And here's how you use strtok (you know... for future references).
[CODE]#include <stdio.h>

include <string.h>

int main(void){
char line[20] = "Process0 12 1"; // suppose this is the first line read by fgets
char delim=" ";
result = NULL;
if(result != NULL)
printf("process:%s\n",result);//store process in an array
result=strtok(NULL,delim);//first argument NULL except first call to strtok
printf("quanta:%s\n",result);//store quanta in another array,you can use atoi to change
//quanta to integer type

result=strtok(NULL,delim);//first argument NULL except first call to strtok
printf("priority:%s\n",result);//store priority in another array

return 0;

[QUOTE=Gribouillis;1728291]If you want to use s, write
s = [x for x in s if x!= 'r']


s = list(x for x in s if x!= 'r')
there is a small difference with s[:] because this code create a new list for the name s. With s[:] it only fills the same list object with new elements. For example try this
a = ['b','a','r','r','i','s','t','e','r']
b = a
c = a
b = [x for x in b if x != 'r']
print a
c[:] = [x for x in c if x != 'r']
print a

print id(a), id(b), id(c)
If you want to learn more about generator expressions, read about generators and the iterator protocol in the python documentation, but you can postpone this a little if you are new to python.[/QUOTE]
Thanks for the quick reply, I really appreciate it.

[QUOTE]Conclusion: don't modify the size of a list while iterating on this list, use a copy if necessary.[/QUOTE]yes using a copy solves the problem thank you but I have couple of questions about the second method.
If I understood correctly [CODE]s[:] = (x for x in s if x != 'r')[/CODE]means reconstruct the list s from the components of the list s itself (interating through them ) but skip the element 'r' right?
Also why can't we use just s instead of s[:].
[CODE]s=(x for x in s if x!= 'r')

<generator object <genexpr> at 0xa80ff54>

If there's a list like below
and if I tried to remove every 'r' from the list like this
[CODE]>>> for x in s:
it gives the following result.
[CODE]>>> s
['b', 'a', 'i', 's', 't', 'e', 'r'][/CODE]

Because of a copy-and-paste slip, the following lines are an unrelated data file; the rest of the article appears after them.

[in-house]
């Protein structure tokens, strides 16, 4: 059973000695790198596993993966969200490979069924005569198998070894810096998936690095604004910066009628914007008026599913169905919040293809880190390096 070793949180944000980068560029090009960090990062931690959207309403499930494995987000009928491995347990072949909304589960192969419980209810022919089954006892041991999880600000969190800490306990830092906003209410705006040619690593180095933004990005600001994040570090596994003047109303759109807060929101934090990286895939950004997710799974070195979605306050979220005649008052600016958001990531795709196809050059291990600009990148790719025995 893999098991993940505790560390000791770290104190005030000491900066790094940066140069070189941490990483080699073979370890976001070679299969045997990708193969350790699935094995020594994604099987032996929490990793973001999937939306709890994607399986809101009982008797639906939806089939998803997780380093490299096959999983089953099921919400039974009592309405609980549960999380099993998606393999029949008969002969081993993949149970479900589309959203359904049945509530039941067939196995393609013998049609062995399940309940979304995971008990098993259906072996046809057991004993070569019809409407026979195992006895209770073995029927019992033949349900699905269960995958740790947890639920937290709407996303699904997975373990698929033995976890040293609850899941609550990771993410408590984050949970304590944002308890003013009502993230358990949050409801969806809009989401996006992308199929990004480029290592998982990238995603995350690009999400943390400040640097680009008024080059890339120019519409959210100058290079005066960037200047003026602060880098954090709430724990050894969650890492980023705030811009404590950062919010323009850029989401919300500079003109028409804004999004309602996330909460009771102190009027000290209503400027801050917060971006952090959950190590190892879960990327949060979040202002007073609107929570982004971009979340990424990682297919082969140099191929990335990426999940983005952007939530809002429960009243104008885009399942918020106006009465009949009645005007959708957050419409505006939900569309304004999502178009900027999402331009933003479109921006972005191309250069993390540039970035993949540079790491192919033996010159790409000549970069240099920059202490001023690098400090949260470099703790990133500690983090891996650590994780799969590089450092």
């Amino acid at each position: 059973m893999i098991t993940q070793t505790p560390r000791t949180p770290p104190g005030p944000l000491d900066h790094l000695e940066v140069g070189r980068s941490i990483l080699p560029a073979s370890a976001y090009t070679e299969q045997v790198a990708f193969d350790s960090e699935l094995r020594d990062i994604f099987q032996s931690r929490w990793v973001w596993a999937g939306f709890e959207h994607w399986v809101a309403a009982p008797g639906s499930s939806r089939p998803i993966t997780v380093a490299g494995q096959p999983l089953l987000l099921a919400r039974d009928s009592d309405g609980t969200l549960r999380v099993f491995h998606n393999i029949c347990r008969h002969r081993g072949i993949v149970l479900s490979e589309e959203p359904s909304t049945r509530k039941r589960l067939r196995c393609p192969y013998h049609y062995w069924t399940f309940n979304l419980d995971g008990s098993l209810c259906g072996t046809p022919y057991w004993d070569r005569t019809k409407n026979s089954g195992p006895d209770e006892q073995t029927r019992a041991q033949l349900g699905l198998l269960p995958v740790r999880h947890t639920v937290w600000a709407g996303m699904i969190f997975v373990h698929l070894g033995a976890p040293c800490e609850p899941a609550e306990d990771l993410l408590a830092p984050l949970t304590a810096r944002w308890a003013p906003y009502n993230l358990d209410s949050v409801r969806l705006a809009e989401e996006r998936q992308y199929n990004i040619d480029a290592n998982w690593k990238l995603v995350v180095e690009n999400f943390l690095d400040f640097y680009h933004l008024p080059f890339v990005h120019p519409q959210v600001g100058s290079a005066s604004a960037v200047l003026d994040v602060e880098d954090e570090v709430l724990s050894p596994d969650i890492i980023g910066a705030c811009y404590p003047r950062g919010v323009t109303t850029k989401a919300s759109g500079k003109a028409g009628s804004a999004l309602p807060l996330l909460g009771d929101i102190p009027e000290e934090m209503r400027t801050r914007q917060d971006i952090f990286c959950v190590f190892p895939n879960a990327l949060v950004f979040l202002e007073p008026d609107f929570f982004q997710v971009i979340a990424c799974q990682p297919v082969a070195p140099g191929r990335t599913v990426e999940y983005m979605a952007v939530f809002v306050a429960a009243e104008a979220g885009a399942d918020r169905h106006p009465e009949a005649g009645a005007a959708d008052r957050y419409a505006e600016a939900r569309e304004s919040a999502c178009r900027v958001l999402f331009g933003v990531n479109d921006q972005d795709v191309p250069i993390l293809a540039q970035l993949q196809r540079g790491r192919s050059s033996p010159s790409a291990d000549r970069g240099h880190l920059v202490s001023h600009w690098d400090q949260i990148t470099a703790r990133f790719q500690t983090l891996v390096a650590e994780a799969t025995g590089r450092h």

Why isn't the last 'r' removed from the list.

[QUOTE]The program runs and compiles. When I enter the two words, it gives me a bunch of random stuff when printing[/QUOTE]That's because scanf is not used like this

[QUOTE]Can you tell me why use size_t and not int for orig_len and rep_len?[/QUOTE]
Using size_t instead of just plain int or unsigned int makes your code more portable since the size of int types vary across platforms.
Also the above standard functions expect their third argument to be of size_t type.
[CODE]char stpncpy(char restrict s1, const char restrict s2, size_t n);
int strncmp(const char
s1, const char *s2, size_t n);[/CODE]

[QUOTE][CODE]fflush(stdin);[/CODE][/QUOTE]Didn't you read my previous post ? How many times do I have to tell you that you should not use fflush() with stdin.In the c standards, it is only defined to use with the output streams.
[QUOTE]I have another problem with the following program I have tried which tests if sides form a right angled triangle or not. [/QUOTE]First of all, if you have another problem and the current problem is resolved then you should mark this thread URL="

[QUOTE]oh I get the point then. So, in other words it fflush can be used instead of always creating a double getchar() in the end of each prog. [/QUOTE]
No, you don't. I've already said that fflush() should not be used with input streams, it is made to use with output streams only.People usually use getchar() at the end to consume the data that might be left in the input buffer. That could be replaced with this[CODE]while (((ch = getchar()) != '\n') && (ch != EOF))//has no body ;[/CODE]But still at least a character is left in the buffer.

[QUOTE]Am i correct if I understand I/O buffer
as the temporary memory stored/inputted in the variables? [/QUOTE]
see [URL="

[QUOTE]This is a piece of code from some book.[/QUOTE]Is that [URL="

[ICODE]'fflush(stdout)'[/ICODE] forces the data (if any)in the I/O buffer to be written to the screen .Including a '\n' character(if suitable) in the [ICODE]'printf'[/ICODE] itself also does the same thing.[CODE]printf("incorrect value\n");[/CODE]Remember that [ICODE]fflush[/ICODE] is only used with output streams.Calling [ICODE]fflush[/ICODE] with [ICODE]NULL [/ICODE]argument flushes all the opened streams.

[QUOTE]The code compiles[/QUOTE]That totally amazes me.[QUOTE] but when I run the program it stops responding once it enters the while loop [/QUOTE]So there's a strong possibility that the problem lies on your while loop statement.
[QUOTE][CODE] while (fgetc(inFile) != EOF) != NULL) {[/CODE][/QUOTE]'fgetc' returns EOF when read error occurs or the EOF is reached.So this is enough[CODE]while(fgetc(inFile)!=EOF)[/CODE]But wait a minute, the file pointer you declared has a name 'inputFile'.Also that you're using fgetc just to detect the EOF seems a bad idea to me.Instead just read the whole line at a time and extract the information you need one by one.